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Patrick Brickel, (Songs Patrick Brickel from) The Pink Sofa (Trailer)
by: Steve Horowitz

American roots music lovers consider The Band's first album, Music from Big Pink, a landmark record. Fresh from jamming with Bob Dylan, the group's debut release mined the heart and soul of country and folk traditions to forge a new kind of rock that sounded old as the hills with songs like "The Weight" and "I Shall be Released," the latter written by Dylan. Patrick Brickel's new solo disc, (Songs from) The Pink Sofa, evokes the spirit of The Band's seminal record. The similarity of titles may simply be serendipitous but this does not seem likely, as some compelling connections exist. The former founding member of The Mayflies of Johnson County (later The Letterpress Opry) purposefully evokes the work of the Minnesota troubadour on the first track, "The Ghost of Hollis Brown," whose title character recalls an old Dylan tune "The Ballad of Hollis Brown." Brickel fuses together folk and old time country music traditions like The Band, and his guitar picking method summons up the spirit of Robbie Robertson.

Still, one doesn't want to make too much of the connections. Brickel's music mostly pays homage with a nod and a wink to his influences. The tenor voiced, acoustic guitar playing songwriter has a distinctive, crisp clean style. Sometimes The Band purposely sounds mushy for effect, as if the members are performing drunk and sloppy. Brickel's songs feature more space and resonance to create a sparser and more sober audio landscape. Brickel has vast studio expertise and has worked as a recording engineer on folk music star Greg Brown's last two Trailer Records releases. Brickel is ably backed here by many of Iowa City's best acoustic musicians including Marty Letz on pedal steel, Bob Black on banjo, Dave Zollo on piano, Al Murphy on fiddle, Nate Bassinger on organ, and Amy Finders on vocal harmonies.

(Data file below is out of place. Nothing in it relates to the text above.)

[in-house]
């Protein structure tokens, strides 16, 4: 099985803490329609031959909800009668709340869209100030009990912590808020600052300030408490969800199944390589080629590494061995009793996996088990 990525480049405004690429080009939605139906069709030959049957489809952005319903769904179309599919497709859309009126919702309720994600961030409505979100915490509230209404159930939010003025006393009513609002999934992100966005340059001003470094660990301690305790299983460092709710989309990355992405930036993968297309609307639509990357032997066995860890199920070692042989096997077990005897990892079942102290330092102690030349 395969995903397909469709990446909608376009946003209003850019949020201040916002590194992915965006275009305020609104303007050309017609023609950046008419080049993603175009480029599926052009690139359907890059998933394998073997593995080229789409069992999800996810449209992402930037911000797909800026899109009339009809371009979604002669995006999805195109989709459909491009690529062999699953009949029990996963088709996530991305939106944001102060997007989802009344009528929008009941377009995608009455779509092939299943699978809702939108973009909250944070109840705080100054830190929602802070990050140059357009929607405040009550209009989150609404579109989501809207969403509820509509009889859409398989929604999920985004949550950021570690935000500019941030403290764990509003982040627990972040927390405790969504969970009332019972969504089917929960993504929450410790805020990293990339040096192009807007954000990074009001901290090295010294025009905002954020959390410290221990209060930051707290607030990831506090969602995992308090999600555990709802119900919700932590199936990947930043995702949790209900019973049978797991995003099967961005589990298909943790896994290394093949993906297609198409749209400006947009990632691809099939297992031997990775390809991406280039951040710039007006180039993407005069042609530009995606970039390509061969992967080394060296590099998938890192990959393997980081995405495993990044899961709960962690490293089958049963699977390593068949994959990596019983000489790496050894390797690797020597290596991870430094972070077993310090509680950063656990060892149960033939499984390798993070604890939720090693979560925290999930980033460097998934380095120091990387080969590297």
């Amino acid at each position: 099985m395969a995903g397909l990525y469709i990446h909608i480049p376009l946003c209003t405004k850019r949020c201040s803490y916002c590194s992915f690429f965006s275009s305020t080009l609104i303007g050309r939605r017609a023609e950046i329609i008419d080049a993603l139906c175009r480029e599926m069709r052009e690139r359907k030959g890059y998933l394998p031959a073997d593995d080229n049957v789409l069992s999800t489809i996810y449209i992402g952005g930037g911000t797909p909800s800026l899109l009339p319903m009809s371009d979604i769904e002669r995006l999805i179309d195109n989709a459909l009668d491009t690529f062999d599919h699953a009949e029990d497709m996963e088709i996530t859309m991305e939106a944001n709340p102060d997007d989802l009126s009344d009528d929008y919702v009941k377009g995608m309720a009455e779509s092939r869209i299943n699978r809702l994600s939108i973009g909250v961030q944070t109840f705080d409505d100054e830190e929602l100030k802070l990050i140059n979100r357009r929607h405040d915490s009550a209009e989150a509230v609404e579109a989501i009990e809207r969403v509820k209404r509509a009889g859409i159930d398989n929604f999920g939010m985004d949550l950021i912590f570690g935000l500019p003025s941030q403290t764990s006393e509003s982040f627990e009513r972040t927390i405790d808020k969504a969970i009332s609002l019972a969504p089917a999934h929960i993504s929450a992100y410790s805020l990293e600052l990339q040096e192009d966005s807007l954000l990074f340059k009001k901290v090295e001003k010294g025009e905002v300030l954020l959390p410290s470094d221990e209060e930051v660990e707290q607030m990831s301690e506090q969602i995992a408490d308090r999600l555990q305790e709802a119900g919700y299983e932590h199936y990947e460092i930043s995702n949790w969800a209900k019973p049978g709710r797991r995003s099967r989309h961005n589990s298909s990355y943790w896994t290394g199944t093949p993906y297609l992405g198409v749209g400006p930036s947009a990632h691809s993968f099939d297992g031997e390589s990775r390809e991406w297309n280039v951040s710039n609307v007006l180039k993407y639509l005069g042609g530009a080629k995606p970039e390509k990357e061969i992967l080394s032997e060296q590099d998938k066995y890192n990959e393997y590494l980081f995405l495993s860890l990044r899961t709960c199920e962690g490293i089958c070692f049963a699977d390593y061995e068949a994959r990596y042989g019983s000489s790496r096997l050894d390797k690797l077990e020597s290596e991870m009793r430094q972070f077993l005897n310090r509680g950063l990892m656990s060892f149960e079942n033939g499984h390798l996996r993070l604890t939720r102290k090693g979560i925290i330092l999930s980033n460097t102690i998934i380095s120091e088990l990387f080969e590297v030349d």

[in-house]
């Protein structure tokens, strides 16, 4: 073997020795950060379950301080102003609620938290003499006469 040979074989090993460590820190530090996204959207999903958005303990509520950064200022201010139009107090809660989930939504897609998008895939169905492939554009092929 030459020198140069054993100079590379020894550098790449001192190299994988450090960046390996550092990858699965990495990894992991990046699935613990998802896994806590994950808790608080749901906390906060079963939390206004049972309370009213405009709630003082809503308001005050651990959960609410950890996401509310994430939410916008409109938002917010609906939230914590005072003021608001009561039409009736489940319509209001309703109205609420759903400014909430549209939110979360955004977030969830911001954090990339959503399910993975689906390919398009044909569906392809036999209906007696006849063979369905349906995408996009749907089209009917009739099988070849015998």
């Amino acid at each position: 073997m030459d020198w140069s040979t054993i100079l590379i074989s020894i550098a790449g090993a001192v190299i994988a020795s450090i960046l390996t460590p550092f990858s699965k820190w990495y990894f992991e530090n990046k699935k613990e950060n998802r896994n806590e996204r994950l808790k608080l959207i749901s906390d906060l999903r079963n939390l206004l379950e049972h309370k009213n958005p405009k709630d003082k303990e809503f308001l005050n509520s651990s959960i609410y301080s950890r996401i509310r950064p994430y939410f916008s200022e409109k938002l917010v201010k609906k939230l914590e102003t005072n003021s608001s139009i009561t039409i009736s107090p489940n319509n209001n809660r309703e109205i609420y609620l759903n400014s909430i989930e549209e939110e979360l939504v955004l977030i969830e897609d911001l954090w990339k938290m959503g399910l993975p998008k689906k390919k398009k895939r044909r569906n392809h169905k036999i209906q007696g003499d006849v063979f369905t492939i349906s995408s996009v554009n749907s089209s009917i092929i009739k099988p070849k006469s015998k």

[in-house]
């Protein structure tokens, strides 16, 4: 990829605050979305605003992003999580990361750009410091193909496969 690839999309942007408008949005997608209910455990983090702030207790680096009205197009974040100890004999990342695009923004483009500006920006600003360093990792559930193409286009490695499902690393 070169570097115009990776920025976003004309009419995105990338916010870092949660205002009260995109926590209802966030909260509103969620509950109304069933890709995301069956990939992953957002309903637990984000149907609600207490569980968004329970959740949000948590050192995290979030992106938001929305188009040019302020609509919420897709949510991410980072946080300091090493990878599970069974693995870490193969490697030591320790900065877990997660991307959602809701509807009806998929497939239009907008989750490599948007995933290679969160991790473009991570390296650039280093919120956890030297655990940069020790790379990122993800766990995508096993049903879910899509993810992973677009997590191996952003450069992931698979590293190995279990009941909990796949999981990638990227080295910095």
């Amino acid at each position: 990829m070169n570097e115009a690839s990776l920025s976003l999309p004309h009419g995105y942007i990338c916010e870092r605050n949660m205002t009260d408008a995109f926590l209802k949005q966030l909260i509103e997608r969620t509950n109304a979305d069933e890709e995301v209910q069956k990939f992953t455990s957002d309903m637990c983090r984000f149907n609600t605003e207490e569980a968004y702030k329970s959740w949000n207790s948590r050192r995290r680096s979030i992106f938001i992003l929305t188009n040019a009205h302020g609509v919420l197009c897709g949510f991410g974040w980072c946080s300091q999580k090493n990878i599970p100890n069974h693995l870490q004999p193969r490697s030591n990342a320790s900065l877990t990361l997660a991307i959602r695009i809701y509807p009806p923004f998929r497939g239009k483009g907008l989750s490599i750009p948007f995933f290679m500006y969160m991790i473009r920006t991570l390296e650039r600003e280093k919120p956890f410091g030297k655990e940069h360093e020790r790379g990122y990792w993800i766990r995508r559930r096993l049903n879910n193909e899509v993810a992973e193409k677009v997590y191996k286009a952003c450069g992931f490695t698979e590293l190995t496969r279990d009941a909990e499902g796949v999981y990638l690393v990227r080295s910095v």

Brickel has always been a fine songwriter who deals with dark themes. He continues this tradition on (Songs from) The Pink Sofa. The aforementioned Hollis Brown tune takes the title character, who in real life and Dylan's song, killed himself and his family in desperation as bad luck and worse weather took his farm and livelihood. Brickel's exorcism has Brown's ghost on the run, filled with "love and loss and yearning." The stoic "Coal Dust Flowers" concerns the slow death by gas of a miner trapped underground. The narrator of the lilting "Vermillion Trees" compares his love to "a willow weeping but for you." Several songs are more jaunty and bittersweet, such as the playful "Possums," the Beatlesque "Julianna" (think: "Julia") and the melodic "Martha Falling Down."

Every tune on the disc shines brightly with Brickel's fine singing, creative writing, and deft performing talents. He knows how to phrase lines to understate deep emotions, whether he's telling someone to "get the fuck out of my place" or evoking a complex sentiment for a boozy lover ("mercy is as mercy does/and mercy always goes"). He uses his guitar to explore the nuances of thought and feeling the words suggest. The record rarely gets loud, but Brickel's quiet intensity always keeps things sonically and lyrically interesting.